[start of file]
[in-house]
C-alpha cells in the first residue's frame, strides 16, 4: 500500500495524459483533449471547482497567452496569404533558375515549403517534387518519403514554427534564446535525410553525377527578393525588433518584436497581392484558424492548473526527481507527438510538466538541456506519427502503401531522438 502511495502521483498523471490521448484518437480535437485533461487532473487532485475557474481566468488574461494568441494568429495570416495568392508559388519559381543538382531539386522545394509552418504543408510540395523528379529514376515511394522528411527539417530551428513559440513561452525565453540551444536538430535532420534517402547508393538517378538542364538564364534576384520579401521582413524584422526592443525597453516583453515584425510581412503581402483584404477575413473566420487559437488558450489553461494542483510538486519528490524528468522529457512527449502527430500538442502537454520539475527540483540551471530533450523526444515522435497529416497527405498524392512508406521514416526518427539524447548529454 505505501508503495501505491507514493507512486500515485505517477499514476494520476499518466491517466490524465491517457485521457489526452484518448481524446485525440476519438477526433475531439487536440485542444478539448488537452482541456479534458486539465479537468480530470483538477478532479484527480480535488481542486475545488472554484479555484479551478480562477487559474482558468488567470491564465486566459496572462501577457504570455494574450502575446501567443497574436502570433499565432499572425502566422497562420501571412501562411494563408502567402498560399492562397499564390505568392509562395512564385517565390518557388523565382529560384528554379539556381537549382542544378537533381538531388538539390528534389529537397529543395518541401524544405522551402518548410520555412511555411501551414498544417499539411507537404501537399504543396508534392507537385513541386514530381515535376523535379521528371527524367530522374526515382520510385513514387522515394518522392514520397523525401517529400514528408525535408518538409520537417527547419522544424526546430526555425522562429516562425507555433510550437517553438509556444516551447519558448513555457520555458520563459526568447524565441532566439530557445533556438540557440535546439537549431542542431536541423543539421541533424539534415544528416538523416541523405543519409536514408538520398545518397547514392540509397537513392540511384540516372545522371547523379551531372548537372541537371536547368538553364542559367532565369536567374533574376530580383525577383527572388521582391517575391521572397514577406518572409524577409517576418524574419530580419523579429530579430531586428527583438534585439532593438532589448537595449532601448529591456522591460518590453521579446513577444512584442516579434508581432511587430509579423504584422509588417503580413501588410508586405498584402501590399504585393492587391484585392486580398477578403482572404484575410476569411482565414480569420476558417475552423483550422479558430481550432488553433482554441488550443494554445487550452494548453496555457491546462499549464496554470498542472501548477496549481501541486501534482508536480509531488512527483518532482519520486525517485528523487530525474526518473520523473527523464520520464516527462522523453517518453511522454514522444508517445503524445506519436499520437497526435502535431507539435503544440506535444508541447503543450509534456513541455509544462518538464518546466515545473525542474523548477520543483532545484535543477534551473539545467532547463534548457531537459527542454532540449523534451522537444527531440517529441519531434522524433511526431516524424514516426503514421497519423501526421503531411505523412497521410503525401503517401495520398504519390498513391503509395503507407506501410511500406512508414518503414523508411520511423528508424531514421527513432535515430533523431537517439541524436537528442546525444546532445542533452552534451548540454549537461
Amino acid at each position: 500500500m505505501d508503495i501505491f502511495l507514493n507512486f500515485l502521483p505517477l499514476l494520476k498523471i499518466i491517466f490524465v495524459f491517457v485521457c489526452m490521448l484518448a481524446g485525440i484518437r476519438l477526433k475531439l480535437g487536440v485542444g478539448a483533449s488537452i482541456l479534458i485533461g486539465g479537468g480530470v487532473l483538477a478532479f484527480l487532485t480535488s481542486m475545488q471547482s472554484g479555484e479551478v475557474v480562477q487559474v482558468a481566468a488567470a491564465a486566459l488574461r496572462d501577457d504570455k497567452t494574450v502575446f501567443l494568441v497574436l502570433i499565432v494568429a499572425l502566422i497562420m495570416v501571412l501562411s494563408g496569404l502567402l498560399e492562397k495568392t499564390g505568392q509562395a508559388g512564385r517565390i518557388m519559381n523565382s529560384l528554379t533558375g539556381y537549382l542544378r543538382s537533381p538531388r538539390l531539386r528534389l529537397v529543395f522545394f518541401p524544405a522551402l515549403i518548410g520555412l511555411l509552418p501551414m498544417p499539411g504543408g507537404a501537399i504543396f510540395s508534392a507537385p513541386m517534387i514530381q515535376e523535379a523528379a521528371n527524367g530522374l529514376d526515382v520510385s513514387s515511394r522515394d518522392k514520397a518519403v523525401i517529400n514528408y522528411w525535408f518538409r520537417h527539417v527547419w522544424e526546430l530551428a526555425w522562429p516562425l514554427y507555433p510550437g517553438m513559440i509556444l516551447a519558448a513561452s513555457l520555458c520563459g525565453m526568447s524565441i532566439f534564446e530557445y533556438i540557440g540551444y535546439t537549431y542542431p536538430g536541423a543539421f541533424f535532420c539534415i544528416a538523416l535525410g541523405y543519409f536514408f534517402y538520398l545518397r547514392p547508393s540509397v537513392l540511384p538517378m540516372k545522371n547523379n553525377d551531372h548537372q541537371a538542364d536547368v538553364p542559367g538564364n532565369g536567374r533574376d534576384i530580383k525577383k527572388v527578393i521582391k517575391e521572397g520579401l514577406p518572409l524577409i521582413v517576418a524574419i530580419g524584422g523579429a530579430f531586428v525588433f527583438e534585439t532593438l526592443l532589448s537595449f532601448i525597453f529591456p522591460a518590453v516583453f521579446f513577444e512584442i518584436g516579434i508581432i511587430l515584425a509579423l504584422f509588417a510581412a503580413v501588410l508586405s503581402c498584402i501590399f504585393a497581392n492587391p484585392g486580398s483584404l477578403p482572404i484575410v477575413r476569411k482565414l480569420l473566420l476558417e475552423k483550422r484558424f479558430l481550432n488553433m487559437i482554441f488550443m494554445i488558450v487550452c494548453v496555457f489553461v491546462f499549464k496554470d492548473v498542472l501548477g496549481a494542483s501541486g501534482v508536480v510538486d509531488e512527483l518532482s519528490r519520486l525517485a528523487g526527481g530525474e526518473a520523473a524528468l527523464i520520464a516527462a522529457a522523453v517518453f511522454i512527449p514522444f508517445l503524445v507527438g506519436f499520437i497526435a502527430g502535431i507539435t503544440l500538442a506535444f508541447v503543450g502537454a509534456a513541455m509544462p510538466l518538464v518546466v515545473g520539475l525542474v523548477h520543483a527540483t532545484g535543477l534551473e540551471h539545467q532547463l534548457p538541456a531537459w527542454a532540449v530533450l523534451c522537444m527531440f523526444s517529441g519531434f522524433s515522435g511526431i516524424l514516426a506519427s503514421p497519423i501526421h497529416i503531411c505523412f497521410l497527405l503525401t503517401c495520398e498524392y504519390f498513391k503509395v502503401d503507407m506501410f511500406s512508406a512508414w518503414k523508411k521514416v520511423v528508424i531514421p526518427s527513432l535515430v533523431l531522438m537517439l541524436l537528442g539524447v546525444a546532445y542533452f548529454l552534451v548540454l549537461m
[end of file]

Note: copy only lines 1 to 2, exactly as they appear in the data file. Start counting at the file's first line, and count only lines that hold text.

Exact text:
[in-house]
C-alpha cells in the first residue's frame, strides 16, 4: 500500500495524459483533449471547482497567452496569404533558375515549403517534387518519403514554427534564446535525410553525377527578393525588433518584436497581392484558424492548473526527481507527438510538466538541456506519427502503401531522438 502511495502521483498523471490521448484518437480535437485533461487532473487532485475557474481566468488574461494568441494568429495570416495568392508559388519559381543538382531539386522545394509552418504543408510540395523528379529514376515511394522528411527539417530551428513559440513561452525565453540551444536538430535532420534517402547508393538517378538542364538564364534576384520579401521582413524584422526592443525597453516583453515584425510581412503581402483584404477575413473566420487559437488558450489553461494542483510538486519528490524528468522529457512527449502527430500538442502537454520539475527540483540551471530533450523526444515522435497529416497527405498524392512508406521514416526518427539524447548529454 505505501508503495501505491507514493507512486500515485505517477499514476494520476499518466491517466490524465491517457485521457489526452484518448481524446485525440476519438477526433475531439487536440485542444478539448488537452482541456479534458486539465479537468480530470483538477478532479484527480480535488481542486475545488472554484479555484479551478480562477487559474482558468488567470491564465486566459496572462501577457504570455494574450502575446501567443497574436502570433499565432499572425502566422497562420501571412501562411494563408502567402498560399492562397499564390505568392509562395512564385517565390518557388523565382529560384528554379539556381537549382542544378537533381538531388538539390528534389529537397529543395518541401524544405522551402518548410520555412511555411501551414498544417499539411507537404501537399504543396508534392507537385513541386514530381515535376523535379521528371527524367530522374526515382520510385513514387522515394518522392514520397523525401517529400514528408525535408518538409520537417527547419522544424526546430526555425522562429516562425507555433510550437517553438509556444516551447519558448513555457520555458520563459526568447524565441532566439530557445533556438540557440535546439537549431542542431536541423543539421541533424539534415544528416538523416541523405543519409536514408538520398545518397547514392540509397537513392540511384540516372545522371547523379551531372548537372541537371536547368538553364542559367532565369536567374533574376530580383525577383527572388521582391517575391521572397514577406518572409524577409517576418524574419530580419523579429530579430531586428527583438534585439532593438532589448537595449532601448529591456522591460518590453521579446513577444512584442516579434508581432511587430509579423504584422509588417503580413501588410508586405498584402501590399504585393492587391484585392486580398477578403482572404484575410476569411482565414480569420476558417475552423483550422479558430481550432488553433482554441488550443494554445487550452494548453496555457491546462499549464496554470498542472501548477496549481501541486501534482508536480509531488512527483518532482519520486525517485528523487530525474526518473520523473527523464520520464516527462522523453517518453511522454514522444508517445503524445506519436499520437497526435502535431507539435503544440506535444508541447503543450509534456513541455509544462518538464518546466515545473525542474523548477520543483532545484535543477534551473539545467532547463534548457531537459527542454532540449523534451522537444527531440517529441519531434522524433511526431516524424514516426503514421497519423501526421503531411505523412497521410503525401503517401495520398504519390498513391503509395503507407506501410511500406512508414518503414523508411520511423528508424531514421527513432535515430533523431537517439541524436537528442546525444546532445542533452552534451548540454549537461